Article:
Tuesday, October 18, 2011

Social Service Groups Improvise as State Funding Falls Behind

CHICAGO -- When the owner of a southern Illinois child care center didn't get the state funding he was promised on time and faced laying off employees and cutting service to low-income children, he borrowed money from family members to get by.
When a suburban Chicago center helping disabled people live independently didn’t get its state money quickly, employees waited three months for a paycheck so clients wouldn't feel the pinch.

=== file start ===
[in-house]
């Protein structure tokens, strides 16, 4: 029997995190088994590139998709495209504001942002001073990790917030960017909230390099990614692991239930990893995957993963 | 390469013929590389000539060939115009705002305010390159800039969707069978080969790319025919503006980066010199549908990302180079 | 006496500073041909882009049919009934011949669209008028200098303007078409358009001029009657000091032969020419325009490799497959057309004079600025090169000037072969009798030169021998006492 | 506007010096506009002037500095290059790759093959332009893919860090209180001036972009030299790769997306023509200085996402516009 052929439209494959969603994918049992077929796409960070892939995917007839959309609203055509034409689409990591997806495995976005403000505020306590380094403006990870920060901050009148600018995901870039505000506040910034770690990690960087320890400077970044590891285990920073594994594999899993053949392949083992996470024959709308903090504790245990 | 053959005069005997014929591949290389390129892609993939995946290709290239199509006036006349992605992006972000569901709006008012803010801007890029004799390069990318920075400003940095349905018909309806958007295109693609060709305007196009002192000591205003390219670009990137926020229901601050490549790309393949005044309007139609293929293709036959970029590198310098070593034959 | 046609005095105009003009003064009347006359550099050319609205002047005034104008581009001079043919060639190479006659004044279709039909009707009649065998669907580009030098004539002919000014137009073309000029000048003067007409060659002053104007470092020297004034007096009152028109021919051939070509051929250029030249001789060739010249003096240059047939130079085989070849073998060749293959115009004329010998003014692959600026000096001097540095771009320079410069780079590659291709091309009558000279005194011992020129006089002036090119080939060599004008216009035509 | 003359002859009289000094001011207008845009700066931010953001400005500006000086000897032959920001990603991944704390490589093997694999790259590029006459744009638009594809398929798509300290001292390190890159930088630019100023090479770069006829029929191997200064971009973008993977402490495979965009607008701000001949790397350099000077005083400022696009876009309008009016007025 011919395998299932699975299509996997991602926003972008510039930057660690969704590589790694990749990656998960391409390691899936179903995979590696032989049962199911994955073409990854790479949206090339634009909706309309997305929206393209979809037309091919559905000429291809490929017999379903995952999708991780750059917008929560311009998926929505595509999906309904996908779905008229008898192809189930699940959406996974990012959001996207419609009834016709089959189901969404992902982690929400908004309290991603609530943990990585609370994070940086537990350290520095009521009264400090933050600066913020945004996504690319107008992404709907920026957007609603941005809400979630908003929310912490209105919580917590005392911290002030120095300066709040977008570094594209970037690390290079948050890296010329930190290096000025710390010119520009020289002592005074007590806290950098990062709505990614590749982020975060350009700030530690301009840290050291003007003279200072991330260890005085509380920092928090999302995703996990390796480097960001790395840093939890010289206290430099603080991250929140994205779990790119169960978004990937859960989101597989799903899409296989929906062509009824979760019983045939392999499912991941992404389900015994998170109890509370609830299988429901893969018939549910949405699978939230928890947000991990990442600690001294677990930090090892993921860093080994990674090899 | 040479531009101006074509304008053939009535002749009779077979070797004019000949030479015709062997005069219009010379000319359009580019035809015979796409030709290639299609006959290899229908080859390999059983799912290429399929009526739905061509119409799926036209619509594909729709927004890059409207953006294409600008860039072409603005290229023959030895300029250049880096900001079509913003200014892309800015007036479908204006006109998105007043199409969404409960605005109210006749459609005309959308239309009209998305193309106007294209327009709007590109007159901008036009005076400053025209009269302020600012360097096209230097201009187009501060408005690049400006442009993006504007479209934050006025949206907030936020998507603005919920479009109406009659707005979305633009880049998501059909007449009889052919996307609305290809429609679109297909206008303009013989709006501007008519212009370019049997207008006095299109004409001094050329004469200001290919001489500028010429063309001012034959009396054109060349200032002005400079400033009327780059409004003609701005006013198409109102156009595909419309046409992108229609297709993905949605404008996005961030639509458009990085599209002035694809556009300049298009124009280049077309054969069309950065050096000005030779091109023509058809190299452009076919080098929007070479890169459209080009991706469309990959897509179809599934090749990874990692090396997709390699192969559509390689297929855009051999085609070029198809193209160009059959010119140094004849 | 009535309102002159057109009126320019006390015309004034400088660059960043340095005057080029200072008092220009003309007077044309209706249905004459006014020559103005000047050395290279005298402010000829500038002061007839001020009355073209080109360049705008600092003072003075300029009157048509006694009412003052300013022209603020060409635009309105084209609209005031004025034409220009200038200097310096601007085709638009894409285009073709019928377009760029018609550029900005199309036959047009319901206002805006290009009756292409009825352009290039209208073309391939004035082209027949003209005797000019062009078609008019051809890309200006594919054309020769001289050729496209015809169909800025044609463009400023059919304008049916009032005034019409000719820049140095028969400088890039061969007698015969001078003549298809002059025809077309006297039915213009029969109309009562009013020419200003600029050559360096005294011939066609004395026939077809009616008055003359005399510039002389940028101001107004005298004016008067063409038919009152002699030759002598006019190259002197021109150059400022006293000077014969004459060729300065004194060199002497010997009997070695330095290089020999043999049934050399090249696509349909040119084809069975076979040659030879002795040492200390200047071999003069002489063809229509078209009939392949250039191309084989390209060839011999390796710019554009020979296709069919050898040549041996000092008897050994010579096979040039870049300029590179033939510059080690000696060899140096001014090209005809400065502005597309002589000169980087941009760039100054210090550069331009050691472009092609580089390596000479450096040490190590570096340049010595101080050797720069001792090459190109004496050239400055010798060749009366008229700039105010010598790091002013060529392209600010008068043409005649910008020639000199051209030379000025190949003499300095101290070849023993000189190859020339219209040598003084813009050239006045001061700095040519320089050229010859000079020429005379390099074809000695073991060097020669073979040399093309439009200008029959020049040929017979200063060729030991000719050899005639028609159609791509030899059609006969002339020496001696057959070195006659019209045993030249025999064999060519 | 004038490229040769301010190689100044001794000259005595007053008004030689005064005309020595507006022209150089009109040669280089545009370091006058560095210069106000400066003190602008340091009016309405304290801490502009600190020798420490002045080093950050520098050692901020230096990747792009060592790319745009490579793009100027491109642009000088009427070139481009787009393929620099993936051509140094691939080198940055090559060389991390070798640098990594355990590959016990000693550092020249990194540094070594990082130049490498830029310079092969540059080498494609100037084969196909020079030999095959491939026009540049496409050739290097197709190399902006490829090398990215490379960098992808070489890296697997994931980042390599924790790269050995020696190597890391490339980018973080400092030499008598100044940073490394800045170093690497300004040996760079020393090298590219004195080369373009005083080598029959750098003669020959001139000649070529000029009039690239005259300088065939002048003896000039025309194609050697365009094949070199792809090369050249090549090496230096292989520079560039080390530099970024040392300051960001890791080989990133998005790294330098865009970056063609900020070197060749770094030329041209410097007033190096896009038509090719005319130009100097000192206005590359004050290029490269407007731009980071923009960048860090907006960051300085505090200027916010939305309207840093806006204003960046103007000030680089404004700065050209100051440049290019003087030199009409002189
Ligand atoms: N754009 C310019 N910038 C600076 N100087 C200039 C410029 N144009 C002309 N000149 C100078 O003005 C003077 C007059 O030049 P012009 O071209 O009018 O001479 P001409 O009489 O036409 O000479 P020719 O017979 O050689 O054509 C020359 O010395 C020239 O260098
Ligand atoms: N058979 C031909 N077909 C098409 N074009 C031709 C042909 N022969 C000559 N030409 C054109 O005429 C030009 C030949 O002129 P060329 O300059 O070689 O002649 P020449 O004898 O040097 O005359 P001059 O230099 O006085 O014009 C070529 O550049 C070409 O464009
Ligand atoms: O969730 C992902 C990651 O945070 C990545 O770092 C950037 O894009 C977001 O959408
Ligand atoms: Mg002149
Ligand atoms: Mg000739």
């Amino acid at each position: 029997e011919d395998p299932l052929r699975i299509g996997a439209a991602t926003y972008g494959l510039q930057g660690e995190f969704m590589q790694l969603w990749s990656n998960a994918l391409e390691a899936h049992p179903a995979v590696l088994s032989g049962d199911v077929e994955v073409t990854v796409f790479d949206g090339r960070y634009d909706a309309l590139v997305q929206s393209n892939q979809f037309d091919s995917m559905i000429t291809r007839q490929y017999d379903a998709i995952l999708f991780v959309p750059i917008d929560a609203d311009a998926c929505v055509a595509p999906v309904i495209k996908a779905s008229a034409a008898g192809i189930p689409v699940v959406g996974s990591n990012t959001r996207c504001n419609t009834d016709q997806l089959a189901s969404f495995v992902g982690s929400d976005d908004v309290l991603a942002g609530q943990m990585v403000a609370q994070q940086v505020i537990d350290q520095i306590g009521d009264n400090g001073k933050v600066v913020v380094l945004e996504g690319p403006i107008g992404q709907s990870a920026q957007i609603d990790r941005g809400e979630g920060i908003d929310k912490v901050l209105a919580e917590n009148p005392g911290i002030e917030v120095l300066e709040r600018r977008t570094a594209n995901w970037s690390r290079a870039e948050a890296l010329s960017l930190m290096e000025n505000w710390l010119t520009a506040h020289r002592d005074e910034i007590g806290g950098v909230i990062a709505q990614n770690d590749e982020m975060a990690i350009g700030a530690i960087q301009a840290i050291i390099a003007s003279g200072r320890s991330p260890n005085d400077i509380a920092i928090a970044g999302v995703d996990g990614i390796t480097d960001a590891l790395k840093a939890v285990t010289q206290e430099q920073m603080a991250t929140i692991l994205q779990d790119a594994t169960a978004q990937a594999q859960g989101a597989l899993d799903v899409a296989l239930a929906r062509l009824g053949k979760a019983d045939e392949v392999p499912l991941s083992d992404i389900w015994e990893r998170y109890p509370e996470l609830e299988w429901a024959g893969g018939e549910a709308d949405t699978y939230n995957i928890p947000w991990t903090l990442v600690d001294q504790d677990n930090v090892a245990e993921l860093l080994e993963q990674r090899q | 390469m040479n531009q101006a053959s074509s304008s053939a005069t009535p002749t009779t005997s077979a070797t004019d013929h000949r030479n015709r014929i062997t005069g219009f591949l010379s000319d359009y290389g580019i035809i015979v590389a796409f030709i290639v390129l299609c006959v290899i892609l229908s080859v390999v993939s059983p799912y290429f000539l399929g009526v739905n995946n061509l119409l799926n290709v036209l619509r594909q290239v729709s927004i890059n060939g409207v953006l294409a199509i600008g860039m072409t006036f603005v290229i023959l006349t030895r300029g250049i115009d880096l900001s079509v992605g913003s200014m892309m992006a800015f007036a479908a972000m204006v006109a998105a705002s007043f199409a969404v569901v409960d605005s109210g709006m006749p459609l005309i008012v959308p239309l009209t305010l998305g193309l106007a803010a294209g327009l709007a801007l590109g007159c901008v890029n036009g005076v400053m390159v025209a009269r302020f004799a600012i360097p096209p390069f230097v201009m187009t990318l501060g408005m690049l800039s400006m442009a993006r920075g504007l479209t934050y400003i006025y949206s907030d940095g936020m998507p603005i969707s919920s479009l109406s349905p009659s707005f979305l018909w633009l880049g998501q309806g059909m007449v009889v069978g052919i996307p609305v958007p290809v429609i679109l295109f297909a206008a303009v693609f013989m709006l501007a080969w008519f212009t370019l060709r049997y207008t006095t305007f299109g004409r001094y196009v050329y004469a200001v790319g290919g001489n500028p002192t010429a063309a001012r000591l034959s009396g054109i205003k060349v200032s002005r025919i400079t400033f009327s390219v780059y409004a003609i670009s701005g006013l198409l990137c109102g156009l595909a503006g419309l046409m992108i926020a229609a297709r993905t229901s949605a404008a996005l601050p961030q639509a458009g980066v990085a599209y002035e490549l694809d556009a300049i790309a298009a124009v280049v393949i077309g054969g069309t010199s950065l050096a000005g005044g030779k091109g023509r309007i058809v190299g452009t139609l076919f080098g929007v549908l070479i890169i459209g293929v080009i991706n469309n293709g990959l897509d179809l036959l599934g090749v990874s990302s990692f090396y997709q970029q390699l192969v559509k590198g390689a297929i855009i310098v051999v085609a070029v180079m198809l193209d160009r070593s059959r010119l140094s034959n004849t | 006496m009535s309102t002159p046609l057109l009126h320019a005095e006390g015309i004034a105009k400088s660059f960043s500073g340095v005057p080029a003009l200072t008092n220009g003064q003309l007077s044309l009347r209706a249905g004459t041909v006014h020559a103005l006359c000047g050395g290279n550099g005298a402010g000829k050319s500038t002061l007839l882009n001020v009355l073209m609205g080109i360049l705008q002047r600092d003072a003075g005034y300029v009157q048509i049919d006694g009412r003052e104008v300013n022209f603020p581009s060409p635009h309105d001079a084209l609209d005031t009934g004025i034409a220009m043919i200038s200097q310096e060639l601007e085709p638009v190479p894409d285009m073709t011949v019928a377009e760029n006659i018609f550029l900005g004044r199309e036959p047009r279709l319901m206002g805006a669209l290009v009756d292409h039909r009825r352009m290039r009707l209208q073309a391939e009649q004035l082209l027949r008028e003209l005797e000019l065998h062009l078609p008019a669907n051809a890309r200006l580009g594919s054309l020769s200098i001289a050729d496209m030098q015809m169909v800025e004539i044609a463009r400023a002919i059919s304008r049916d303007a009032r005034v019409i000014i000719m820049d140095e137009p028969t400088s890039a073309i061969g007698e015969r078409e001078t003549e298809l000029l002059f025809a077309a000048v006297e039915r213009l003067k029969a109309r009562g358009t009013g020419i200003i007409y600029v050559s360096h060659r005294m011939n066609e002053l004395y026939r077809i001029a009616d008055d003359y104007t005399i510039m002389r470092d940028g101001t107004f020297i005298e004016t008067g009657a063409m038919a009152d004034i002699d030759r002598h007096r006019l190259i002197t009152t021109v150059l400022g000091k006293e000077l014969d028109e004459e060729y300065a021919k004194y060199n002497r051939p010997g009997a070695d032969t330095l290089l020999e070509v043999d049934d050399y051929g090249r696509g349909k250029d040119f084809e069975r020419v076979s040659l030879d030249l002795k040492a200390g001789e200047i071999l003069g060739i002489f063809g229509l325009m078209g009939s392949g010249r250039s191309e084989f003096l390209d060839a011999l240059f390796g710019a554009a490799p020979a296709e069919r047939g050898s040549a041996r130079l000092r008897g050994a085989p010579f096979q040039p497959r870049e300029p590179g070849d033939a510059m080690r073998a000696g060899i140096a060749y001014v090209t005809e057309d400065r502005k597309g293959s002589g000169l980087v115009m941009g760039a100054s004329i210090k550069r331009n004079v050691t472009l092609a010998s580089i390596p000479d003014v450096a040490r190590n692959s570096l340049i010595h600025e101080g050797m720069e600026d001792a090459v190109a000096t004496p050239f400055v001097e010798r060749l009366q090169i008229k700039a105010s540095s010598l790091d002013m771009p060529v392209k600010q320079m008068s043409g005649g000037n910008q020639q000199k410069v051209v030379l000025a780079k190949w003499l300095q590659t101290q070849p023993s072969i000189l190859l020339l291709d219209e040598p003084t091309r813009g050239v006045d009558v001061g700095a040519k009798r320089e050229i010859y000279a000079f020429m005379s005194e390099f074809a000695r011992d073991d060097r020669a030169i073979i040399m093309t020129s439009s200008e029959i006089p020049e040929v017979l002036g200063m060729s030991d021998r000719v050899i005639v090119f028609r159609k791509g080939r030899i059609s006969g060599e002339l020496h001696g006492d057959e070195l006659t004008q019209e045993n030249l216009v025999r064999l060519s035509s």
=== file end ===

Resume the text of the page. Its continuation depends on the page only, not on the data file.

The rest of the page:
And when an Elgin domestic abuse program was left with stacks of unpaid bills and no sign of when the money would come from the state, workers took four weeks of unpaid furlough days, especially difficult for employees earning $25,000 a year.
They are among the thousands of community groups and charities making up Illinois' system for providing human services: the state contracts out the work and agrees to make reimbursements. But as Illinois' budget crisis worsens and the state lags further behind in paying bills, those that serve the state's neediest are forced to make dire decisions and at-times heroic sacrifices to pick up the slack.

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